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A redundant cross–data center architecture gives you a completely segmented software-defined network for your Software as a Service (SaaS) applications. The architecture uses Linode’s Virtual LAN (VLAN) service along with WireGuard® to network an application across data centers.

This guide presents a walkthrough for implementing a redundant cross–data center architecture using Terraform, WireGuard®, and MongoDB within Linode’s VLAN service.

What Is a Redundant Cross–Data Center Architecture

A redundant cross–data center architecture utilizes a software-defined network to host Software-as-a-Service (SaaS) applications between multiple data centers. The architecture uses Linode’s VLAN service along with WireGuard® to create a virtual network safe from general access. NGINX, along with WireGuard®, facilitates external networking.

Learn more about the architecture itself in our overview documentation for Redundant Cross–Data Center Applications.

How to Implement a Redundant Cross–Data Center Architecture

The rest of this tutorial is devoted to providing a step-by-step implementation of the redundant cross–data center architecture.

The provisioning relies mostly on a Terraform script. Leveraging the Linode API, the script sets up each of the nodes with the necessary network interfaces, delivers the files, and runs some shell scripts. The shell scripts handle installing software and making necessary configurations on the nodes.

Outside of these scripts, only a few additional, manual configuration tasks need to be taken to have the infrastructure fully operational.

This tutorial spends much of its length discussing what these scripts do and why. The explanations along with your own review of the scripts should give you a strong footing for implementing your own redundant cross–data center infrastructure.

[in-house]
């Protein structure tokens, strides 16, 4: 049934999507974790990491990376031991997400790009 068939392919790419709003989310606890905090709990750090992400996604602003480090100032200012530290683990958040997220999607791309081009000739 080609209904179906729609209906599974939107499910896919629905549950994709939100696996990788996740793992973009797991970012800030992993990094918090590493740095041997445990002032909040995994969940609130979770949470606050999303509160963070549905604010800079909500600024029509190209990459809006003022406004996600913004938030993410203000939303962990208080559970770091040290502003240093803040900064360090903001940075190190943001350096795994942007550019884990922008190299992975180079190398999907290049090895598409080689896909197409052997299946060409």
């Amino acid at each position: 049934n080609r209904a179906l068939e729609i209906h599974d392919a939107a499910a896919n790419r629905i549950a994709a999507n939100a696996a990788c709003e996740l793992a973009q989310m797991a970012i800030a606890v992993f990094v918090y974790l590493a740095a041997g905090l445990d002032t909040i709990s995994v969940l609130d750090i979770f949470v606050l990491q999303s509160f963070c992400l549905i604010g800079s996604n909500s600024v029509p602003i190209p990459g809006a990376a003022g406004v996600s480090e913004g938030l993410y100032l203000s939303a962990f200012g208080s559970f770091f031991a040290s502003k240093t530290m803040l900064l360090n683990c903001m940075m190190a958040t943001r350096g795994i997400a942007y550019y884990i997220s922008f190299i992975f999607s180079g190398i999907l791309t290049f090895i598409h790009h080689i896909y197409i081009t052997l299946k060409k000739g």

The diagram below illustrates the final goal for the implementation here.

  • An example application runs on several nodes spread between two data centers.

  • Each set of nodes operates within a VLAN, with availability to the Internet at large being managed by a gateway node.

  • The gateway nodes use WireGuard® to communicate, which allows the MongoDB instances to form a replica set across data centers without general Internet availability.

A diagram of the infrastructure

DNS Load Balancer

The setup assumes you have a DNS load balancer configured. The infrastructure utilizes nodes in different regions to promote redundancy. A DNS load balancer can then resolve to one of these regional nodes, depending on factors like availability.

Provisioning Linode Instances

The redundant cross-data center architecture as it is implemented here requires you to create numerous nodes, many of which are similar to others. To streamline the process, the tutorial uses Terraform.

Terraform is a tool for automating the process of provisioning infrastructure. You can learn more about using Terraform to provision Linode instances in our Beginner’s Guide to Terraform.

The steps below give you everything you need to run the Terraform script for implementing the infrastructure here. Afterwards, you can find a high-level breakdown of what the script does.

The configurations and commands used in this guide add multiple Linode instances to your account. Be sure to monitor your account closely in the Linode Manager to avoid unwanted charges.
  1. Follow the Terraform install guide to install the Terraform command line interface (CLI) for your system.

  2. Download the Terraform package for this tutorial, which you can find here.

  3. Unzip the package into the current user’s home directory so you have a ~/rcdc-terraform directory. Doing so may require installing a separate tool, typically unzip on Linux systems. This folder contains both the Terraform script files and files to be delivered to instances within the infrastructure.